Why I cried at the Delhi airport after landing from LA?

It is really easy to spot that angry Indian amongst the crowd, especially when it is a desi crowd, this feature comes out easily. Why are some Indians, especially from big cities so angry?

When we met some friends yesterday, our friend mentioned how on one of his visits, he watched people shouting constantly on the roads of Bombay. Everyone on the roads of Bombay is an angry person because s/he is expecting someone to wrong them as they are driving – and when the expected happens, the built-up anger is ready to explode.

That took me back to a time when I landed at the Delhi airport after six months of being in LA as a student. There was some miscommunication on the flight to Bombay and I ended up at the domestic airport instead of the international one, from where my flight was supposed to take off. I didn’t have too much Rupees with me, I mostly had some dollars, but enough Rupees to take me from one airport to the other which are at a distance of 7 kms, or so I thought. I asked a taxi to take me, who quoted Rs. 1000 for that distance! I didn’t have that kind of money. I was shocked at the quote.

I then asked an auto who quoted Rs. 700, I didn’t have that either and wanted to take the flight from the international airport. I was desperate. The only words that came out of my mouth then were, “How can you cheat your own people?” And I burst out crying and started walking with my bags, because I saw no other way. The auto guy then came down to Rs. 300 (which was outrageous for 7 kms!) but I had to take it and had that amount of money, so he took me to the airport, unfortunately by then I had missed my flight. I finally did buy a ticket and reached home, but I was shocked at the words that came out of my mouth once I reached, “I am never coming back here! They are such bad people!” I was angry and exasperated – but that was my constant state while in Bombay.

As the day dawns, you are fighting with room mates to get into the bath room in time or are fighting with other commuters to enter the bus or train. If auto or taxi is the mode of transport, then you are fighting with the drivers to quote the right price, then you are fighting with your co-workers or at least spying on them to see that that person hasn’t stolen your idea. You are fighting with everyone in the office to get basic things done – like photocopying, getting stationary or just anything!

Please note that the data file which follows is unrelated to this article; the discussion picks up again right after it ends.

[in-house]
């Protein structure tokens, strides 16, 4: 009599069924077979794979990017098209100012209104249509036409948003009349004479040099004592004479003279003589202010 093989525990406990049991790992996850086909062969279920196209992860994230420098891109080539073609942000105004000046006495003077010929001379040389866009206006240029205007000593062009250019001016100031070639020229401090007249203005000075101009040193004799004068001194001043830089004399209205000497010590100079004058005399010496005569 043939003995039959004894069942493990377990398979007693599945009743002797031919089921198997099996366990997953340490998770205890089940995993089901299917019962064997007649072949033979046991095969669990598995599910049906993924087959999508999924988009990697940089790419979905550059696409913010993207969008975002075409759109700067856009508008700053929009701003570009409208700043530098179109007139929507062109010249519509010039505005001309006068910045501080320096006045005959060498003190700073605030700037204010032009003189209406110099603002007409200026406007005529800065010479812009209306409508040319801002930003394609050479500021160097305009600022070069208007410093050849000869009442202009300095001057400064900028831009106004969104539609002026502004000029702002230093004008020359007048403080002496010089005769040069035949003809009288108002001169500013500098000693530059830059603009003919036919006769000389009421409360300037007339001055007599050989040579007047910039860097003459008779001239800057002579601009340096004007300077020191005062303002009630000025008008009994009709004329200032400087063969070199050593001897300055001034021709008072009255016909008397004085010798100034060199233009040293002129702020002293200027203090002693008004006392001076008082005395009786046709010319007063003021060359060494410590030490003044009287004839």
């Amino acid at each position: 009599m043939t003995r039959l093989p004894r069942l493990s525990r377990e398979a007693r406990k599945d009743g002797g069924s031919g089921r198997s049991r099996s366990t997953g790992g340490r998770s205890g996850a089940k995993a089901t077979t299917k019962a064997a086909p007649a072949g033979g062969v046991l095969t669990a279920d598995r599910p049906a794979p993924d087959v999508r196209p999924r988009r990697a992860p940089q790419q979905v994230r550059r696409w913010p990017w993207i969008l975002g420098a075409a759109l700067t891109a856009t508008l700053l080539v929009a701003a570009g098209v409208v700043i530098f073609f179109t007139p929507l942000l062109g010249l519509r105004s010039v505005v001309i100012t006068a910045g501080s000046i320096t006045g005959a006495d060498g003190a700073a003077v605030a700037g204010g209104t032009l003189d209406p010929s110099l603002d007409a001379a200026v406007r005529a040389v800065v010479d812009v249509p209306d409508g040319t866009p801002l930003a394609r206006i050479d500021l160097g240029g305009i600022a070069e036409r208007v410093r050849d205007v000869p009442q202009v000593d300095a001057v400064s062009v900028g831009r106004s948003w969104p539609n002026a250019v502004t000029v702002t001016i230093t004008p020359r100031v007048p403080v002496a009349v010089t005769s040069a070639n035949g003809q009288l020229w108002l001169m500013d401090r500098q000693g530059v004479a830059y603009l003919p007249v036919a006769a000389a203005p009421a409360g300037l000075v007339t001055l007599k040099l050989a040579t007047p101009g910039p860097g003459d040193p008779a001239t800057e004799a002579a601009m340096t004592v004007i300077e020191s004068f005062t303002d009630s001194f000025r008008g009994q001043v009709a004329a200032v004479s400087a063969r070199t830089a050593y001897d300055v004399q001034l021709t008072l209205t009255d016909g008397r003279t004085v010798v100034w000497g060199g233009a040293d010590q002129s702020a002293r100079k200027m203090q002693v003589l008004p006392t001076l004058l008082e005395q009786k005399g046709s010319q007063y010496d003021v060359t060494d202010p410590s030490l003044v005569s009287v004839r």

While walking on the roads you have to be watchful and careful so that no one dashes against you inappropriately. You have to be watchful of your belongings too because people can snatch or steal. This is the constant state of a person living in Bombay! How on earth can this person be calm and composed? Other cities are not that different, just the intensity varies. Basically in India, one is constantly fighting for everything and is constantly protecting oneself from everyone and everything.

How can people not be angry – is more like the question to be asked, because anger is a part of life. Unless you shout at your maids, at the auto/taxi drivers, at people in your team, nobody takes you seriously. Anger somehow is equivalent to power in India, because people can get angry and hit you, especially if you have money you have more right to be angry, somehow.

In one of the instances, I saw a man on scooter hit a taxi driver for inching ahead. He fell down from his scooter, but it was his mistake, not the taxi driver’s, because the scooter was taking a turn and the taxi was inching straight ahead. I was in the taxi and this scooter guy stopped the taxi in the middle of the road and slapped the driver, who started bleeding a little. I was really shocked at what I saw and wanted to shout at the scooter guy, but it was too late. I till today feel guilty for not standing up for the taxi driver.

This is the kind of unreasonable anger that resides in city people which becomes a natural response, whether you are talking to your family or with a maid or just anyone. And most people aren’t aware of this, because they are too close to it and cannot see clearly. This comes to light again when one is around other desi people because it becomes a part of our instinct. So when I see that angry desi shouting at some waiter for delayed food – of course s/he can’t be as loud as in India, because that would be considered violent here, but the gritting teeth and subdued voice reveal that latent anger that they carry from their cities.

This article was written by a deeply mysterious desi who prefers to stay in the shadows.